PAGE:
Assemble the cupcakes. Transfer the frosting to a large piping bag fitted with a large open piping tip (about 1/2-inch in diameter). Pipe a spiral about 2-inches high on the top of each cooled cupcake, and place it on a rimmed baking sheet. Place the cupcakes in the refrigerator to cool while you make the chocolate shell. Place the chocolate shell ingredients in a small, but deep, heat-safe bowl, and place over a small pot of simmering water, making sure the bowl doesn’t touch the water. Cook, stirring frequently, until the chocolate and oil are melted and smooth. Remove from the heat and set aside to cool for about 10 minutes. The mixture should be thin. Working quickly, dip each frosted cupcake straight down into the chocolate shell by holding the bottom of the cupcake and covering as much of the frosting with the shell as possible. Lift the cupcake straight out of the melted chocolate shell and invert onto a wire rack. Allow to stand at room temperature, or refrigerate, until set (about 20 minutes—less in the refrigerator).
Adapted from Cooking Everything, as selected by you from my Must Make Gluten Free Pinterest Board.
Made these yesterday – had a few little problems, but overall..the final product was delicious! My cupcakes came out rather dry (but with the marshmallow, I couldn’t really complain). I had to let them set up in the fridge quite a while before dipping as the chocolate shell made the marshmallow ooze off. They didn’t stand up to the 2″ of frosting I gobbed on. The frosting was AMAZING! I think I might do these again with just the marshmallow, and skip the shell. The three components, all in one bite…fabulous! Not too sweet, not too bitter. Just wonderful with a cup of Ruby Pu’er tea before bed. Thanks!
Nicole Hunn says
Hi, Bethany, if your cupcakes were dry, I would always look first at any substitutions you may have made, as the cupcakes made as written are not at all dry. My guess it was either your flour blend, or measuring ingredients (always measure by weight!). As far as the frosting, if it didn’t hold up, it sounds like you either didn’t cook the frosting to 160°F, or did not whip it for long enough.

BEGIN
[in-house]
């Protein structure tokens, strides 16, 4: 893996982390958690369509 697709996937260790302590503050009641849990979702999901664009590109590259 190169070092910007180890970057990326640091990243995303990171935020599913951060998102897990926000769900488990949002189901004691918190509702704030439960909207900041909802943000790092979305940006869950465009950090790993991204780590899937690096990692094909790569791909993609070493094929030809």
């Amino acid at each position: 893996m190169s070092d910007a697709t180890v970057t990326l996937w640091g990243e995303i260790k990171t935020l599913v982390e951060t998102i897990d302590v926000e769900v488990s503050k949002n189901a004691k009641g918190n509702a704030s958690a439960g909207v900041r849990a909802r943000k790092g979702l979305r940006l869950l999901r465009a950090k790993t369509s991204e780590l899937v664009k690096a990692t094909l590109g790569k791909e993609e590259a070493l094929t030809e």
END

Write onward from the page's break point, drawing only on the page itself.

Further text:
Can you freeze these after they are all finished?
Does anyone know ?????
Nicole Hunn says
You can’t freeze them after they are frosted, no, Beth. 7-minute frosting is not freezer-friendly. Sorry! You can definitely freeze the cupcakes themselves, though, and then defrost them, then frost and glaze them.
These look wonderful. I love your recipes and cookbooks so much I just preordered your next book. Waiting till April is going to be very hard for me.
Thank you for everything.
Nicole Hunn says
Thank you so much, Kat. That is so kind of you to say, and if it’s any consolation it’s going to be hard for me to wait, too! And I will definitely share some preview recipes from the new book early next year. :)
I have never understood the fascination with cupcakes myself because there are much more exciting desserts to eat but these ones look fantastic due to that yummy looking frosting! I am definitely making these this weekend :)
Nicole Hunn says
I agree, Karen, that cupcakes need some jazzing up to create more excitement. :)
I need to invest in a good candy thermometer! Recommendations?
Now Nicole, I’m one of those people who dislikes marshmallows but will try anything at least once :)
I had planned on making jam filled cupcakes today, maybe the bases for these as well then my girls can ice them tomorrow…
When the strike is over, the teachers will most likely ask what did you do over the break? Answer….Bake!
Calgary had 11 cm of snow last night…burrrrr and more coming tonight…yikes!
Nicole Hunn says
Hi, Lucy! Yes, the type of candy/deep fry thermometer I like best is the kind that has a centimeter or so of metal below the thermometer bulb, so you can rest it on the bottom of the pan without getting a reading of the pan, rather than the contents of the pan. Here is the one I have from Polder, and it’s the best I’ve ever had.
So, since you’re not a marshmallow-lover, there are marshmallow-type fillings/frostings that are stabilized with gelatin which tend to be stiffer, and those that are stabilized with egg whites (like this stiff 7-minute frosting) which are really akin to marshmallow fluff. Either one, when homemade, is nothing like store-bought marshmallows!
Jennifer S. says
freakin’ awesome!!!! Absolutely love this!!! So excited to try these!
I have to say that I was a little nervous last week when I made the oreo cakesters. But I survived and the candy thermometer did not break (I have nightmares about this people)!
Nicole Hunn says
Nightmares about the thermometer breaking, Jennifer? I hadn’t even considered that, to be honest! Glad things went off without a hitch. :)